posed to the hot glare of the noonday sun, or seek a safe retreat beneath fallen logs or among the crevices of rocks. Its one idea is to warm up its cold blood by heat borrowed from the sun, and its life is one of apathetic indolence, except when in search of prey. Then the serpent steals stealthily through the grass; every now and again its slender neck elevates, and the cold, stony eyesFig. 2.—Skull of Garter Snake. dart a hasty glance to right and left. The red tongue flashes forth two or three times and it renews the search. And now, down beside the mossy bank of the brook, it espies a luckless frog, unconscious of the gliding foe behind. The snake half coils, then springs, and seizes its victim in a viselike grip. Struggles only serve to drive in the little needlelike teeth deeper and deeper, for they are all pointed backward, as one may see by looking at the picture of the skull (Fig. 2). The serpent recoils, dragging the resisting prey more and more hopelessly away from its watery retreat. The method of swallowing is a very simple one, although, if the frog be large, more than half an hour may be consumed in the process. The two bones of the lower jaw are separate and capable of independent movement; so the reptile loosens its hold upon one side of its jaw, and, pushing that side forward as far as possible, it drives the teeth in again, and then draws the jaw back to its original position. The result is that the prey is drawn down by the movement. The process is then repeated by the other half of the jaw, thus inevitably forcing the victim inward. The snake's skin stretches enormously, and the jaw is, of course, dislocated, but the extensible ligaments hold the bones together. The disproportion between the diameter of the frog and the serpent's slender neck is indeed marvelous, and snakes have been observed to split themselves open by attempting too ambitious a mouthful. After perhaps half an hour of laborious contortions, all that is seen of the poor frog is a great swelling that the contracting muscles are rapidly forcing down the reptile's neck. If one liberates the captured frog before it is too late, the wretched animal often seems so overcome by fear, or perhaps stupefied by the serpent's saliva, that it will not leap, but crawls in a painful manner. We must not allow ourselves to be duped into a mistaken sympathy, however, for such is the poetic justice of the case. Large frogs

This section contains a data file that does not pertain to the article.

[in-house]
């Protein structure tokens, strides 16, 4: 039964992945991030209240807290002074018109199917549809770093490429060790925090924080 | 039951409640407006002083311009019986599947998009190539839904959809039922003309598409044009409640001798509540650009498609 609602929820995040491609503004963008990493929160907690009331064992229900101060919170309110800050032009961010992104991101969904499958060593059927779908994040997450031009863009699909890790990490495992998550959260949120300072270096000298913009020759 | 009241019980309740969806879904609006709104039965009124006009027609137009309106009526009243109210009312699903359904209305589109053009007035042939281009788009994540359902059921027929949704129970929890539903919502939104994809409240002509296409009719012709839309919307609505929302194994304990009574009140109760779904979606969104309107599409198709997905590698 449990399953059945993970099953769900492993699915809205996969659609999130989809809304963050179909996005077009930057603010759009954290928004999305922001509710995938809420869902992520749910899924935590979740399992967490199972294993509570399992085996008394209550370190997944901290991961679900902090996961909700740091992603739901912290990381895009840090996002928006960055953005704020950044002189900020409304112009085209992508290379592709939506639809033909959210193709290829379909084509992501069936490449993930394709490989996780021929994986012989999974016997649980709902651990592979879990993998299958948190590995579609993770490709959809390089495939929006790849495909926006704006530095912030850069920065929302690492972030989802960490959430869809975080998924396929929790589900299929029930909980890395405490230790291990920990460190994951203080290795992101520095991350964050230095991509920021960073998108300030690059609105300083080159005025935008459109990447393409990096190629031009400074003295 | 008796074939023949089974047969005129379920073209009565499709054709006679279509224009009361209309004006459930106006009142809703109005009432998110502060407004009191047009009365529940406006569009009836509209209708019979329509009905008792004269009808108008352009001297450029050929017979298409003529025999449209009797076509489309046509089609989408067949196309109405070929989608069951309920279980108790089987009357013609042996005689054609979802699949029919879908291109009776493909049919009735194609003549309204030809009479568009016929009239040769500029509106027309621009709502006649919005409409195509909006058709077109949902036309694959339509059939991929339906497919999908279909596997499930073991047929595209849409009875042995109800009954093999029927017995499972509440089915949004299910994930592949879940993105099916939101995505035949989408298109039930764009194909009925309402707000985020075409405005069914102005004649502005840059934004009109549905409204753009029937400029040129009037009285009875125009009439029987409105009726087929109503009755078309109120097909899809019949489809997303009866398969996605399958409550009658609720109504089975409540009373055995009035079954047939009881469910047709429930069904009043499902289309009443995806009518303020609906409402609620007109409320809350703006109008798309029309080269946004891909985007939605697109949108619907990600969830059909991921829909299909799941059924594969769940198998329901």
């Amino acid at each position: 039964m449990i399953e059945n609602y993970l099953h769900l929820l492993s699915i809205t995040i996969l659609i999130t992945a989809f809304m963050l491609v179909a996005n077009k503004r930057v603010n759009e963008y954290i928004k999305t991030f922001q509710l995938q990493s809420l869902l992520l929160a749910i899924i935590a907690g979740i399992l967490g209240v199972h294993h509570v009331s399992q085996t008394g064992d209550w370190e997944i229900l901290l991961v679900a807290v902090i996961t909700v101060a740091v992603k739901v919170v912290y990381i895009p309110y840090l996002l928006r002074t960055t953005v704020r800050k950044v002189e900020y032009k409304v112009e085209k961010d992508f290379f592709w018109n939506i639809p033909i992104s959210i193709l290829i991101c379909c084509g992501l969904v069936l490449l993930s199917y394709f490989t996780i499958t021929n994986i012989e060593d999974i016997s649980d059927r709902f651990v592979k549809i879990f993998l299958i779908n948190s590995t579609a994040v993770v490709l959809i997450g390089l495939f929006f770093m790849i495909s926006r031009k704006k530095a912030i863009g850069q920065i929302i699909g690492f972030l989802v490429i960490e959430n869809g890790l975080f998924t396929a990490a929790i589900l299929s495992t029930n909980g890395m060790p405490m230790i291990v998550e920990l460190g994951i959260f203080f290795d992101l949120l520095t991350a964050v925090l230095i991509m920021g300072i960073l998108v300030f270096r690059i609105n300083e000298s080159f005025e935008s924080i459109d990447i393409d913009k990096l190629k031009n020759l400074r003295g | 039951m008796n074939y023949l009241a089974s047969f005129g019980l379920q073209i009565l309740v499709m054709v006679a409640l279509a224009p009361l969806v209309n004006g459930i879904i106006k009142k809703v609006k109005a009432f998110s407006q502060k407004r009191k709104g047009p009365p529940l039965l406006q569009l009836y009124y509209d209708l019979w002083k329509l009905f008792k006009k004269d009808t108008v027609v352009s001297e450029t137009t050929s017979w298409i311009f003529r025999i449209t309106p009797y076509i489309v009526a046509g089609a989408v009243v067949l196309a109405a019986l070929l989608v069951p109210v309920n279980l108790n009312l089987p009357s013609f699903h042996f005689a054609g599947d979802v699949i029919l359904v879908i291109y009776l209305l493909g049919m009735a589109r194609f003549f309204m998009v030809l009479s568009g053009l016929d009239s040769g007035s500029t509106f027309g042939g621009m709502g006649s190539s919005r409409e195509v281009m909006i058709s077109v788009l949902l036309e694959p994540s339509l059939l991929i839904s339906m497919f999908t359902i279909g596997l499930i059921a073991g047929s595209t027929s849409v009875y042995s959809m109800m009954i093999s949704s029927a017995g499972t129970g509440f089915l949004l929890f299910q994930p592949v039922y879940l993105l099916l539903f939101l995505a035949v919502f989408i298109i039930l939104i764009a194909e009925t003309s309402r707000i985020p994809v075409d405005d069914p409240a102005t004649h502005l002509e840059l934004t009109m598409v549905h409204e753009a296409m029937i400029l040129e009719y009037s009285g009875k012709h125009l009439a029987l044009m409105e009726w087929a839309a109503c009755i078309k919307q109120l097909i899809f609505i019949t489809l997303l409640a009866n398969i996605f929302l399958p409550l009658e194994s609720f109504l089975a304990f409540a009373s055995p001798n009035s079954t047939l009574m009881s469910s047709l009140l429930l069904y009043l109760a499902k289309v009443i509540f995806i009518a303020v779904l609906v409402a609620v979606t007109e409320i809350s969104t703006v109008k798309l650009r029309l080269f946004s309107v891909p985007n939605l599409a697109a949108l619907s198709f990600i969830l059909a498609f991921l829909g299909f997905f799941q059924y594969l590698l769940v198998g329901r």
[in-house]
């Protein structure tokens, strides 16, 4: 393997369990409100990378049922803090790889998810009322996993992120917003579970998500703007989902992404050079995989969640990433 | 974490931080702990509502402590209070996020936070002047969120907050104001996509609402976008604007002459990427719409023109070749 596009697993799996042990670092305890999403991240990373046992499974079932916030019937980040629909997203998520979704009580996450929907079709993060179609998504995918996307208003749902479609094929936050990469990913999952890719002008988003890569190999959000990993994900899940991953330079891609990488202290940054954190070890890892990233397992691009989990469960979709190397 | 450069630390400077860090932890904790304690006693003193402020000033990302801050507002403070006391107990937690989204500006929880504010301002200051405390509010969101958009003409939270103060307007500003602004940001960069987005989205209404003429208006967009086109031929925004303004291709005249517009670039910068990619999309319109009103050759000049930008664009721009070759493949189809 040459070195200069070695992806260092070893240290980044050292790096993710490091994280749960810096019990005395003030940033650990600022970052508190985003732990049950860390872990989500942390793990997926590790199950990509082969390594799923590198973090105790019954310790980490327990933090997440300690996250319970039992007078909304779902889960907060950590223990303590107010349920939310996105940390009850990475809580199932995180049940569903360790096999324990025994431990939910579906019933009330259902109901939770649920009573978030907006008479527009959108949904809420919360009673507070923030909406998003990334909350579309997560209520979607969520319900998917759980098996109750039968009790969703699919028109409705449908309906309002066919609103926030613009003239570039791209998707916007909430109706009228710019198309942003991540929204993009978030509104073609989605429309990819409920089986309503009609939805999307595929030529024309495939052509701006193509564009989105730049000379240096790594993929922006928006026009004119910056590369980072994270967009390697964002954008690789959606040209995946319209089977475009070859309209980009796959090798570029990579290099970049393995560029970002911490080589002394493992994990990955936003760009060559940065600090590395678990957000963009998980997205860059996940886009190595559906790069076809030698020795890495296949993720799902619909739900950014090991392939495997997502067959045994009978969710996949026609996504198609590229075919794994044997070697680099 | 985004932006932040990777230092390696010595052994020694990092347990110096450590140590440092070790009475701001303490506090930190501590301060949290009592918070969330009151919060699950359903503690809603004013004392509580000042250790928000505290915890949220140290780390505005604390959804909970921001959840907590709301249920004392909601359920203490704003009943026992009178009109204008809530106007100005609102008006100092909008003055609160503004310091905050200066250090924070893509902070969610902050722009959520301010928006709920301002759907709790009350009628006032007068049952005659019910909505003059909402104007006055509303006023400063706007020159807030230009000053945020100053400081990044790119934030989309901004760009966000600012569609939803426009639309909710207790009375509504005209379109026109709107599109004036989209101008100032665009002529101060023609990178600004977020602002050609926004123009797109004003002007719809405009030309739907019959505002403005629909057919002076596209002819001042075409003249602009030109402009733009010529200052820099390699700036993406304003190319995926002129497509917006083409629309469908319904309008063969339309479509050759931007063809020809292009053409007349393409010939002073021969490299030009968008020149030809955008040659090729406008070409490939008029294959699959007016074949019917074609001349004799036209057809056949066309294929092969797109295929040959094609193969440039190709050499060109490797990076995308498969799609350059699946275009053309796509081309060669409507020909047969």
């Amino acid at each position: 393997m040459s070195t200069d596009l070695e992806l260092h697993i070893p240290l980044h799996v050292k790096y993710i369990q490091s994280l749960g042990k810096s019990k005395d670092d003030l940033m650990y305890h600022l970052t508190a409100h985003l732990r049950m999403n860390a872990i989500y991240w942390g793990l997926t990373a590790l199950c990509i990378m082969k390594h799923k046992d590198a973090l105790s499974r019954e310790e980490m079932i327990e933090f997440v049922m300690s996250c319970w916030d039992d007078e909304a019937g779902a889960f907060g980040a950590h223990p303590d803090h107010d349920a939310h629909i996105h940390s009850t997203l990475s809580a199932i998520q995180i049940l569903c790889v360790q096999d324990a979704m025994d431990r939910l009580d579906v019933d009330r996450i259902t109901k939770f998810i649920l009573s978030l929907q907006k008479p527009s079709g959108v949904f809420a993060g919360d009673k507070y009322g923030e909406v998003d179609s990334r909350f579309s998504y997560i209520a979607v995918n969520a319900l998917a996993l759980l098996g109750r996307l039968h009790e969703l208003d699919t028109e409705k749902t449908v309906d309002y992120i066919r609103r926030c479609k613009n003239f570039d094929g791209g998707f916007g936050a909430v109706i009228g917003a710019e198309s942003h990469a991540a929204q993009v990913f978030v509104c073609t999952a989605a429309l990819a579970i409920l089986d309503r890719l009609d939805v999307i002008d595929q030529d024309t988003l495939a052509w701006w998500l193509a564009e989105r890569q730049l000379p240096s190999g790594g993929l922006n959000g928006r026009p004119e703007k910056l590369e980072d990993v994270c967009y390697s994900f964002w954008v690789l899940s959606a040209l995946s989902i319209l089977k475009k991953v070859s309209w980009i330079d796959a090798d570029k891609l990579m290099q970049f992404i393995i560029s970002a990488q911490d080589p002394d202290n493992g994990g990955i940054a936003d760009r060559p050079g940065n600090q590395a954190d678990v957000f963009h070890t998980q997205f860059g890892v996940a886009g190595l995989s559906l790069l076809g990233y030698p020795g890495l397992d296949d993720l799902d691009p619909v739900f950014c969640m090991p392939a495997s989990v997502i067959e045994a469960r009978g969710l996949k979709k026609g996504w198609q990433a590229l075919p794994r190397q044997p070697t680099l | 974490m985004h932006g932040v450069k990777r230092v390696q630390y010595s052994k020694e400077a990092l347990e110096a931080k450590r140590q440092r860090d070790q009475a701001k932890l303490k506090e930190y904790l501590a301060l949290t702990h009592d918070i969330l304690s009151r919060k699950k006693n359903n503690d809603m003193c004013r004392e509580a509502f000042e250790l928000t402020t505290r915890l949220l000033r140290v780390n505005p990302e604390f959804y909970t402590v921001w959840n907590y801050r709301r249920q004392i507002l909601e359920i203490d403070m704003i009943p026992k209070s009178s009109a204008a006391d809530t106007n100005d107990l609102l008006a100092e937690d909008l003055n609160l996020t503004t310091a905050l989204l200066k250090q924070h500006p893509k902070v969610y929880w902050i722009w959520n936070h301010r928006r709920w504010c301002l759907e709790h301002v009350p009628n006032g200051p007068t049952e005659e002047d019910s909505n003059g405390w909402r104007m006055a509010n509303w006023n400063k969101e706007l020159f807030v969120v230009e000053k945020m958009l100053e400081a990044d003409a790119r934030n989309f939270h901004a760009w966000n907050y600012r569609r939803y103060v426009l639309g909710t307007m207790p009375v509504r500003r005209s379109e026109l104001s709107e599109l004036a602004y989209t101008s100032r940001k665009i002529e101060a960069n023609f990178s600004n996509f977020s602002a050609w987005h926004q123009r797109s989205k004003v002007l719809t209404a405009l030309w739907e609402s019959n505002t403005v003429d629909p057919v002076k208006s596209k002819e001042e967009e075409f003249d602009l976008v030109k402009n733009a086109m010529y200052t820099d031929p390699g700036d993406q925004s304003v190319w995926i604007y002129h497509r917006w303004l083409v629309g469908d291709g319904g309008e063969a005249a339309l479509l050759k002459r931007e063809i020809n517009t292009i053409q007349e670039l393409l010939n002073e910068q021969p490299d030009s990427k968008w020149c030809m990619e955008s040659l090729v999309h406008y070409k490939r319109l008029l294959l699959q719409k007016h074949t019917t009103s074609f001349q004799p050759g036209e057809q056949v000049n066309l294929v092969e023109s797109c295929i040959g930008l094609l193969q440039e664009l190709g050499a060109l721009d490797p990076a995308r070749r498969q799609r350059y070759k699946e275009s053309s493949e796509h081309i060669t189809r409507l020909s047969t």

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THE POPULAR SCIENCE MONTHLY.